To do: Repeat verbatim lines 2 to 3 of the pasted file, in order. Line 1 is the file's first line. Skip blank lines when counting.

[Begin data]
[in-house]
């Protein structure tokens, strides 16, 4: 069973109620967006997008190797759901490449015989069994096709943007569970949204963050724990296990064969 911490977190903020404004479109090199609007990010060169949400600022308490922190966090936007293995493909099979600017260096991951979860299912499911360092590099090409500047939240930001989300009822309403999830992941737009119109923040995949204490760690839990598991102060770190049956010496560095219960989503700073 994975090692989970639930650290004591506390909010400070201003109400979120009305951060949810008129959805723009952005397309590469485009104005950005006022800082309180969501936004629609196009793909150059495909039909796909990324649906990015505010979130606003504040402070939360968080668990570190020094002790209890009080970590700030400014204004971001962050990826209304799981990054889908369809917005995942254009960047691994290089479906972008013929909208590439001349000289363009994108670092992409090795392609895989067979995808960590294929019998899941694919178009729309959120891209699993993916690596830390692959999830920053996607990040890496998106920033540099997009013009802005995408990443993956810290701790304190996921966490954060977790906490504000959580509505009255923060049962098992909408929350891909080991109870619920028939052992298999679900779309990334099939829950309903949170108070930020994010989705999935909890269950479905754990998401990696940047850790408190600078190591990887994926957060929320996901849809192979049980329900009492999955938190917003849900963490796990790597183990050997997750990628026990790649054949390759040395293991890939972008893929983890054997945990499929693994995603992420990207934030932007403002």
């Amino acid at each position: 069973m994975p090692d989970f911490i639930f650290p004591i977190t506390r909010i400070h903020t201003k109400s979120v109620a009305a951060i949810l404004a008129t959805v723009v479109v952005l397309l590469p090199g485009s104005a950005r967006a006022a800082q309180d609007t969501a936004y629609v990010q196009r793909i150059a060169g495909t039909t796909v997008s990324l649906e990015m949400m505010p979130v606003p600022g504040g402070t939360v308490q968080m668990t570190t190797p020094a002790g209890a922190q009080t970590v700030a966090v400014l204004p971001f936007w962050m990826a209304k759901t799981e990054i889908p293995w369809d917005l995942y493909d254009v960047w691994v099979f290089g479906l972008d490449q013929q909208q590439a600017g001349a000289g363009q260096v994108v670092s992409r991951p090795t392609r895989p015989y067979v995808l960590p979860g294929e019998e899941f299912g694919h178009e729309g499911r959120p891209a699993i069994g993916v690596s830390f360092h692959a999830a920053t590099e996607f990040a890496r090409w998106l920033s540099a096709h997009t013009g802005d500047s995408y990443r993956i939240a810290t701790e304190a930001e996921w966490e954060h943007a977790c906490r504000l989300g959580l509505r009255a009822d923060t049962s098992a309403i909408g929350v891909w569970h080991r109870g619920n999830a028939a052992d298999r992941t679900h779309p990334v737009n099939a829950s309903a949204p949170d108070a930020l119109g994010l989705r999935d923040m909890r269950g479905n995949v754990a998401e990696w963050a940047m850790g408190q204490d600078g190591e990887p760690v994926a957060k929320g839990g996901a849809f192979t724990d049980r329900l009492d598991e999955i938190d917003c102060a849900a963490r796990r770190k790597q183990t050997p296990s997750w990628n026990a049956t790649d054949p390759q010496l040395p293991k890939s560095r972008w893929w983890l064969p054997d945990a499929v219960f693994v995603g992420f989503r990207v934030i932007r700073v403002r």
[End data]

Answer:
């Protein structure tokens, strides 16, 4: 069973109620967006997008190797759901490449015989069994096709943007569970949204963050724990296990064969 911490977190903020404004479109090199609007990010060169949400600022308490922190966090936007293995493909099979600017260096991951979860299912499911360092590099090409500047939240930001989300009822309403999830992941737009119109923040995949204490760690839990598991102060770190049956010496560095219960989503700073 994975090692989970639930650290004591506390909010400070201003109400979120009305951060949810008129959805723009952005397309590469485009104005950005006022800082309180969501936004629609196009793909150059495909039909796909990324649906990015505010979130606003504040402070939360968080668990570190020094002790209890009080970590700030400014204004971001962050990826209304799981990054889908369809917005995942254009960047691994290089479906972008013929909208590439001349000289363009994108670092992409090795392609895989067979995808960590294929019998899941694919178009729309959120891209699993993916690596830390692959999830920053996607990040890496998106920033540099997009013009802005995408990443993956810290701790304190996921966490954060977790906490504000959580509505009255923060049962098992909408929350891909080991109870619920028939052992298999679900779309990334099939829950309903949170108070930020994010989705999935909890269950479905754990998401990696940047850790408190600078190591990887994926957060929320996901849809192979049980329900009492999955938190917003849900963490796990790597183990050997997750990628026990790649054949390759040395293991890939972008893929983890054997945990499929693994995603992420990207934030932007403002």
């Amino acid at each position: 069973m994975p090692d989970f911490i639930f650290p004591i977190t506390r909010i400070h903020t201003k109400s979120v109620a009305a951060i949810l404004a008129t959805v723009v479109v952005l397309l590469p090199g485009s104005a950005r967006a006022a800082q309180d609007t969501a936004y629609v990010q196009r793909i150059a060169g495909t039909t796909v997008s990324l649906e990015m949400m505010p979130v606003p600022g504040g402070t939360v308490q968080m668990t570190t190797p020094a002790g209890a922190q009080t970590v700030a966090v400014l204004p971001f936007w962050m990826a209304k759901t799981e990054i889908p293995w369809d917005l995942y493909d254009v960047w691994v099979f290089g479906l972008d490449q013929q909208q590439a600017g001349a000289g363009q260096v994108v670092s992409r991951p090795t392609r895989p015989y067979v995808l960590p979860g294929e019998e899941f299912g694919h178009e729309g499911r959120p891209a699993i069994g993916v690596s830390f360092h692959a999830a920053t590099e996607f990040a890496r090409w998106l920033s540099a096709h997009t013009g802005d500047s995408y990443r993956i939240a810290t701790e304190a930001e996921w966490e954060h943007a977790c906490r504000l989300g959580l509505r009255a009822d923060t049962s098992a309403i909408g929350v891909w569970h080991r109870g619920n999830a028939a052992d298999r992941t679900h779309p990334v737009n099939a829950s309903a949204p949170d108070a930020l119109g994010l989705r999935d923040m909890r269950g479905n995949v754990a998401e990696w963050a940047m850790g408190q204490d600078g190591e990887p760690v994926a957060k929320g839990g996901a849809f192979t724990d049980r329900l009492d598991e999955i938190d917003c102060a849900a963490r796990r770190k790597q183990t050997p296990s997750w990628n026990a049956t790649d054949p390759q010496l040395p293991k890939s560095r972008w893929w983890l064969p054997d945990a499929v219960f693994v995603g992420f989503r990207v934030i932007r700073v403002r």